This report has uncovered valuable information about the numbers, experiences and outcomes for the youngest children looked after away from home via the Children's Hearings System in Scotland, providing a number of new insights. Administrative data held by the Scottish Children's Reporter Administration was used to establish incidence rates for newborns and infants, and to consider trends over time and by local authority. This also allowed important comparisons with the trends in the rates of newborn babies in care proceedings in England and Wales established in previous research. Analysis of a sample of infant case files has provided a rich understanding of the circumstances of infant removal, including family backgrounds and parental difficulties, and of the pathways and outcomes for children placed on a Compulsory Supervision Order away from home in the first year of life. In this final chapter, we summarise the main findings, considering the policy and practice implications.
Infants and newborns looked after away from home
The decision to remove a baby from his or her parents at or close to birth is an extremely difficult one. Losing a child into care is extremely traumatic for mothers, fathers and wider family networks, eliciting feelings of shame and stigma, and having profound immediate and longer-term impacts, including on mental and physical health, welfare and housing entitlement (Broadhurst and Mason, 2017, 2020; Morriss, 2018). It is also emotionally distressing and ethically challenging for health, social work, and other professionals involved (Critchley-Morris, 2022; Critchley, 2020; Marsh et al., 2019; Taylor et al., 2008). When intervention starts at birth, the whole of children's childhoods stretch ahead. Understanding and monitoring current patterns of practice is an essential first step, given that decisions and interventions made for these children early in their life may either resolve safeguarding concerns and enable reunification, deliver permanence away from home, or lead to very lengthy involvement in public services.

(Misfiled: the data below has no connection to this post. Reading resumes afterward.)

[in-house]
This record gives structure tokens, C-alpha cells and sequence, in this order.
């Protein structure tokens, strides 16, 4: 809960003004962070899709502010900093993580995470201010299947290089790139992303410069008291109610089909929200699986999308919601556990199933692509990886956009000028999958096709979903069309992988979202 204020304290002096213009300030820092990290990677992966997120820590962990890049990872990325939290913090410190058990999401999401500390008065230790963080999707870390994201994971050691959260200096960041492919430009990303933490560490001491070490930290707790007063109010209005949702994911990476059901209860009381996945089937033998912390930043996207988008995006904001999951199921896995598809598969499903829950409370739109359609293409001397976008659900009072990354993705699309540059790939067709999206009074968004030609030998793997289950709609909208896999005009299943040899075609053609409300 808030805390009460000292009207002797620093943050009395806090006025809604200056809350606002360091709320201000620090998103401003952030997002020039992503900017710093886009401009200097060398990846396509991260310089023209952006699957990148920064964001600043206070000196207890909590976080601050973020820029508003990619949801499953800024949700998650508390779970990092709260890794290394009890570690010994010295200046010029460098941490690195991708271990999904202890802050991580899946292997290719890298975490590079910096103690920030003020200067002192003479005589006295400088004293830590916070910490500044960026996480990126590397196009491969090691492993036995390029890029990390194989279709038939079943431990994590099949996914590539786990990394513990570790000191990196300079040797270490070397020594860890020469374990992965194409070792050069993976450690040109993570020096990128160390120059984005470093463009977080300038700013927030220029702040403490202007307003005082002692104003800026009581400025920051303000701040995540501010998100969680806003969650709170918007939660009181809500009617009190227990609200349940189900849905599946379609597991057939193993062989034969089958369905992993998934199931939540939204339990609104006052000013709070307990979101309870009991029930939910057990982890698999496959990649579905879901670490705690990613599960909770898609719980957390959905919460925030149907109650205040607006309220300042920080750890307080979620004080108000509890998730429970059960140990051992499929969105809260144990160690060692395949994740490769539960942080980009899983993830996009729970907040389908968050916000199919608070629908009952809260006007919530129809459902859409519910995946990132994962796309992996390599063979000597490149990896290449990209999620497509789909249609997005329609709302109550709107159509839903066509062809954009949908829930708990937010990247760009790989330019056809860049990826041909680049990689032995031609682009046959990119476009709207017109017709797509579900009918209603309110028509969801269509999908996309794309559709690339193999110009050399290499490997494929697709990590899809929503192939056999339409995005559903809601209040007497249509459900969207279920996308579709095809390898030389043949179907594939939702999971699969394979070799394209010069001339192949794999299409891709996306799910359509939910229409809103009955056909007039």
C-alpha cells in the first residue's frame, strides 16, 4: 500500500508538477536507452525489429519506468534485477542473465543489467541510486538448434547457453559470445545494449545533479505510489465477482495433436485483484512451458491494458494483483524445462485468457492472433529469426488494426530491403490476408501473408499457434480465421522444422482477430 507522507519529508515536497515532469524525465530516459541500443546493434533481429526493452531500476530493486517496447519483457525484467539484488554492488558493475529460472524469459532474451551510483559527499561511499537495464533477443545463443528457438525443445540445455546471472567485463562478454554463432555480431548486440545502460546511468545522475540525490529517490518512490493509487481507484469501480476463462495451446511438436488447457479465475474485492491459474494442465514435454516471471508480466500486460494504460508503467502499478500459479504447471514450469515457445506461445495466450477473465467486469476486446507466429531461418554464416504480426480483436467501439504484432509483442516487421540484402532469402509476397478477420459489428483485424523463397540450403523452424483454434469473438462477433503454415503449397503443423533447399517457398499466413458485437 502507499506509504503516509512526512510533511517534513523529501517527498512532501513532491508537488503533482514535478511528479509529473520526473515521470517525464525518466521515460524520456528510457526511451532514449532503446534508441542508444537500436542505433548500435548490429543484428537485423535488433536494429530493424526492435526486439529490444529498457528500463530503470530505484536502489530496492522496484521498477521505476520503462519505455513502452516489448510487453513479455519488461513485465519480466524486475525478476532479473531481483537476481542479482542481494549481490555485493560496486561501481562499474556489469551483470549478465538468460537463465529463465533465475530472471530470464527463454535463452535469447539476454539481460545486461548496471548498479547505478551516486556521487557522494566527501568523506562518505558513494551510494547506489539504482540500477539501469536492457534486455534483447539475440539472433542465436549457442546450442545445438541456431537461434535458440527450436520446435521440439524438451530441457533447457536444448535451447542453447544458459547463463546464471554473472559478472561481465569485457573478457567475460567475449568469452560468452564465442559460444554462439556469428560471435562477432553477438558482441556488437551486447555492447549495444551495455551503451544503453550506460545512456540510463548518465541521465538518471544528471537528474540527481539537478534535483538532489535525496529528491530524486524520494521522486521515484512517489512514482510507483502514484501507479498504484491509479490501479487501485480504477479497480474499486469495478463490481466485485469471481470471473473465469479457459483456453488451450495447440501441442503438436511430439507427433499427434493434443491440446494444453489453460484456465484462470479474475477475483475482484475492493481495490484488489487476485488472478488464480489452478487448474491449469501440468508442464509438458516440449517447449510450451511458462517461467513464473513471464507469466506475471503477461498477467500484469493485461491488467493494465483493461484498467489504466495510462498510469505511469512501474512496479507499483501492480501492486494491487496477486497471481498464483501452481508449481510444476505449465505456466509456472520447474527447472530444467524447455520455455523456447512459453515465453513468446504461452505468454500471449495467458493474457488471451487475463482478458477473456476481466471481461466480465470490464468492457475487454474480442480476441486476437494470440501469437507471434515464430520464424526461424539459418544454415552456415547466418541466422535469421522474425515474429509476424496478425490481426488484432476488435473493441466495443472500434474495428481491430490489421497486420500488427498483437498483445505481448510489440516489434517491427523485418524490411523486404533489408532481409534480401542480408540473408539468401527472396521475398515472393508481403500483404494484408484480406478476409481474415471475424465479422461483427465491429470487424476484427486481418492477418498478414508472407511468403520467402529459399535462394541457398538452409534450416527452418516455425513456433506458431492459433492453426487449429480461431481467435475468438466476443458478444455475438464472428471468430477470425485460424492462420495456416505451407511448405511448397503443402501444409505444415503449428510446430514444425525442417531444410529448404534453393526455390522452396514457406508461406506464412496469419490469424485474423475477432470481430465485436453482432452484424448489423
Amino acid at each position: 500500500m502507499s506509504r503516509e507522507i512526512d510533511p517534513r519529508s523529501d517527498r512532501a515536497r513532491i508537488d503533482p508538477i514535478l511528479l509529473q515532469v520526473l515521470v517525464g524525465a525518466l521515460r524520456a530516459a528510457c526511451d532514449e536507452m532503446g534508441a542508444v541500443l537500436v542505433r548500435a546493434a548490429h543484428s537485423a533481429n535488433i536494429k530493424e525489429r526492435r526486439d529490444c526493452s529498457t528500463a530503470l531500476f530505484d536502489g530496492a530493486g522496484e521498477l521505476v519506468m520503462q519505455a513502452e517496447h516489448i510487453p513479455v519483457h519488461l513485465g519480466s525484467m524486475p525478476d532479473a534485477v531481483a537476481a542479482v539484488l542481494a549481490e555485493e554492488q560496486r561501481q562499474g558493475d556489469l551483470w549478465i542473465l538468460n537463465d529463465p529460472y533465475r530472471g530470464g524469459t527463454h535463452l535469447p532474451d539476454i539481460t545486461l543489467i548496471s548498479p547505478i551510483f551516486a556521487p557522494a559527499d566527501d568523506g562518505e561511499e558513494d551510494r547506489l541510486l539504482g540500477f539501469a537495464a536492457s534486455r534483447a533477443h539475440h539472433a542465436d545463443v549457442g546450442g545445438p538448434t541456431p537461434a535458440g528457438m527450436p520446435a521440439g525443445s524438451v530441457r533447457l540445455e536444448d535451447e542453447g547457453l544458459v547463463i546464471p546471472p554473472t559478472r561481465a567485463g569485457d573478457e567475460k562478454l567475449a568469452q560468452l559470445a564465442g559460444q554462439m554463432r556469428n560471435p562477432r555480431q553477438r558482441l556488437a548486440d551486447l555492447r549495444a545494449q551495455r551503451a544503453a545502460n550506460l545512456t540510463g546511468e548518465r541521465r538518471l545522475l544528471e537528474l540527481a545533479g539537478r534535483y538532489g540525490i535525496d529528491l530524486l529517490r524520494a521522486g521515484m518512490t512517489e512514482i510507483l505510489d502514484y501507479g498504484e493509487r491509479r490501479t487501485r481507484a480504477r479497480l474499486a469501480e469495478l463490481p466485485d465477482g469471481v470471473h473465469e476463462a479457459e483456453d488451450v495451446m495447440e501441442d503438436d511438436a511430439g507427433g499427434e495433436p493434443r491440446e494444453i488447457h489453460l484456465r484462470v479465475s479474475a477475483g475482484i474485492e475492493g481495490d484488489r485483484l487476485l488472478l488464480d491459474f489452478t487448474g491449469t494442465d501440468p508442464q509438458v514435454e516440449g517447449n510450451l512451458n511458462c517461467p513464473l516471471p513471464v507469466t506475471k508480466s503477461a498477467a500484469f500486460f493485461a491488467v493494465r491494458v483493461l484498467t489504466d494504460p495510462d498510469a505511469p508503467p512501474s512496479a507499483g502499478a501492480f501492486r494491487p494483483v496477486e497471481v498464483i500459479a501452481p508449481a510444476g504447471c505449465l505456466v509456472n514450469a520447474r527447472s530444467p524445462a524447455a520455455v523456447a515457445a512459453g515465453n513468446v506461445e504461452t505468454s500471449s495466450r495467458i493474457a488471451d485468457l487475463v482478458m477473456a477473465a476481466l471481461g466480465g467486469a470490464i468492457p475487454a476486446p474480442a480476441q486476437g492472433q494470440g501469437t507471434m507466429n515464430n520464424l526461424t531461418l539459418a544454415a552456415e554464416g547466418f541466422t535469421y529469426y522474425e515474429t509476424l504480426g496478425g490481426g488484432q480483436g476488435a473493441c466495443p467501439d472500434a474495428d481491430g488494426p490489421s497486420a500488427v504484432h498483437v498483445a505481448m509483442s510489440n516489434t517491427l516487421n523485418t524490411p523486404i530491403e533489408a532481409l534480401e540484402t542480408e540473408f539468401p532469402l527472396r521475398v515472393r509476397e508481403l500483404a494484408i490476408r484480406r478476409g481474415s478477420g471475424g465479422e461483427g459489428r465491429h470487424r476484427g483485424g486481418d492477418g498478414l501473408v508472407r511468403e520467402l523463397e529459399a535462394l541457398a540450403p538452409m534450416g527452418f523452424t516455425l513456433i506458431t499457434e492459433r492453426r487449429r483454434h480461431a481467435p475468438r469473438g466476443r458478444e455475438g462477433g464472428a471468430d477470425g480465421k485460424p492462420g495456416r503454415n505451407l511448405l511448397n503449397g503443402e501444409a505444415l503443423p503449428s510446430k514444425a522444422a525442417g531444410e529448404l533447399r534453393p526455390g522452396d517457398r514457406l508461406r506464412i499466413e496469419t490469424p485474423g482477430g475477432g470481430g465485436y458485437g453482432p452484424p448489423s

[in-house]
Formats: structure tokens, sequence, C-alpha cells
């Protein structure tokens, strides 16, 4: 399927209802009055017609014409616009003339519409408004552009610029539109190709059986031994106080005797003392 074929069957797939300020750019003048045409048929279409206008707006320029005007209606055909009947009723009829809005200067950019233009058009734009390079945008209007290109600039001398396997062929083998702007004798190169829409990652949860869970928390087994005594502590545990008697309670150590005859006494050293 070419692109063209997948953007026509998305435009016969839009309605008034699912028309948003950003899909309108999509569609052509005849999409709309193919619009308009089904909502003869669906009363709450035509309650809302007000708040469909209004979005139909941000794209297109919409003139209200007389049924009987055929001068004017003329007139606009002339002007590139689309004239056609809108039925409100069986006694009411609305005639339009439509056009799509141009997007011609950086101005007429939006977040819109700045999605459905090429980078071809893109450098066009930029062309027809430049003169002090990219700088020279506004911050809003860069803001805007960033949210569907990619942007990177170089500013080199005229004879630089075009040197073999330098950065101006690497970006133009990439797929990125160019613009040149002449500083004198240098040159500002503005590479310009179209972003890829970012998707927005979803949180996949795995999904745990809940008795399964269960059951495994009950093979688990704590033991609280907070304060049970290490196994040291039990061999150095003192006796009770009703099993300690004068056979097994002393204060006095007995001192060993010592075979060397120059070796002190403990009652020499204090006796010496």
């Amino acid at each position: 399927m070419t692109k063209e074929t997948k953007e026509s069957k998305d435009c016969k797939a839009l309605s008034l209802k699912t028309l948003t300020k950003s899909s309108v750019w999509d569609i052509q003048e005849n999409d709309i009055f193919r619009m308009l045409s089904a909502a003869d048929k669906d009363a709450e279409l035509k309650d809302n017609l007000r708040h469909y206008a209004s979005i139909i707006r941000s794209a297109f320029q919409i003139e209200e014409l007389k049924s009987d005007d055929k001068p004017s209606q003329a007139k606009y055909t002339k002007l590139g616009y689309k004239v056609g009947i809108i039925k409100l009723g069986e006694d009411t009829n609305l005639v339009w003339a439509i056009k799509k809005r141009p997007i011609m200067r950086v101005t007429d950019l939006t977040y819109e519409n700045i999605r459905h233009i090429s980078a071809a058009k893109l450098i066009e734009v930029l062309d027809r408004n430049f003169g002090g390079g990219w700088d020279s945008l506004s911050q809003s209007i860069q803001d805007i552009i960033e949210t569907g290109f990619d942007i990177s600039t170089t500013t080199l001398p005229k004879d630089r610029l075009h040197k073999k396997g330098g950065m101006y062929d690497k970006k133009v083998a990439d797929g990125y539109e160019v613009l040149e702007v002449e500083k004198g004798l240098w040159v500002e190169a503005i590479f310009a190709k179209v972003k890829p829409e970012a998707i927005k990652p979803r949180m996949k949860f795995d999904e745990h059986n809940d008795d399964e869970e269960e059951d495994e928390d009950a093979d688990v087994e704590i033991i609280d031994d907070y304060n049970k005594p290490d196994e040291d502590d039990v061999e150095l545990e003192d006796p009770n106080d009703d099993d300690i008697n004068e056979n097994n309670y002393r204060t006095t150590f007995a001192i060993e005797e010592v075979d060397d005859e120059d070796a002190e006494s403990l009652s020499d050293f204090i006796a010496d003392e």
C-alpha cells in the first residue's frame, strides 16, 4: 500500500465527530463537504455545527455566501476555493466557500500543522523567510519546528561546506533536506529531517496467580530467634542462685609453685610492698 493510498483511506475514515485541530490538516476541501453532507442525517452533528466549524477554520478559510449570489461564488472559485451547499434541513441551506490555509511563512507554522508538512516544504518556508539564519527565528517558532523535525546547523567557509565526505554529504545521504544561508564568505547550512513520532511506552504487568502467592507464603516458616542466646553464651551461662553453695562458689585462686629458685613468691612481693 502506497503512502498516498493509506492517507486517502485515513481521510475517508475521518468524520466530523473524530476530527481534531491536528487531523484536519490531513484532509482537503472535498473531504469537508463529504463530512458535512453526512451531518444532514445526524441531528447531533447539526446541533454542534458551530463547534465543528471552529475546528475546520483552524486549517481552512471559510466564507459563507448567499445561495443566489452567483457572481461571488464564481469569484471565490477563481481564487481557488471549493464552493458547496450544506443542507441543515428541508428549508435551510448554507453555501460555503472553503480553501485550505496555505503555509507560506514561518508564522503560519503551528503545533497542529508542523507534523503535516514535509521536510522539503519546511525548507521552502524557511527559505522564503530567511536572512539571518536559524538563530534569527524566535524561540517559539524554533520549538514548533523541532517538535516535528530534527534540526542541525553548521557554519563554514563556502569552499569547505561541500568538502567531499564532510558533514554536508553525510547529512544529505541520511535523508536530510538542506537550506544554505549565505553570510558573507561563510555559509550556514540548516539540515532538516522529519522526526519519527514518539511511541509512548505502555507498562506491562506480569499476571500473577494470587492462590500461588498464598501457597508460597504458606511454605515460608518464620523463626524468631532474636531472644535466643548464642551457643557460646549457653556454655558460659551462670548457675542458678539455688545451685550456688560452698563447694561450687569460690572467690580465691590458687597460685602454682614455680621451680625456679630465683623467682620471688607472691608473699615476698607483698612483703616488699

This study established that infants less than a year old constitute a significant proportion of children who become looked after away from home via the Children's Hearings System in Scotland – a fifth of all children between 1 April 2013 and 31 March 2020. Around a third (31%) of these infants entered the CHS as newborns (less than seven days old). In 2013/14, for every 10,000 births in Scotland 23 babies entered the CHS within seven days of birth, with rates fairly stable between 2013/14 and 2019/20.
Comparisons with England and Wales
Whilst the legal framework in Scotland differs from that in England and in Wales, it is still useful to draw comparisons between the incidence rates and trends in the compulsory removal of infants into care. This report uncovered several important findings, including differences in the rate of removal between Scotland and England and Wales. Compared with England and Wales (Alrouh et al., 2019; Broadhurst et al., 2018), a smaller proportion of infants became looked after away from home on a compulsory basis (via the CHS) in Scotland before they were a year old. In Scotland, this was 20% compared to 27% in England and 30% in Wales. Between 2013/14 and 2019/20, the proportion of infants in Scotland who became looked after away from home as newborns (less than seven days old) was fairly stable at around a third. By comparison, in England and Wales the proportion of infants who were less than two weeks old when they entered care proceedings was higher, and showed an upward trend across the period – from 43% to 51% in England, and from 40% to 51% in Wales.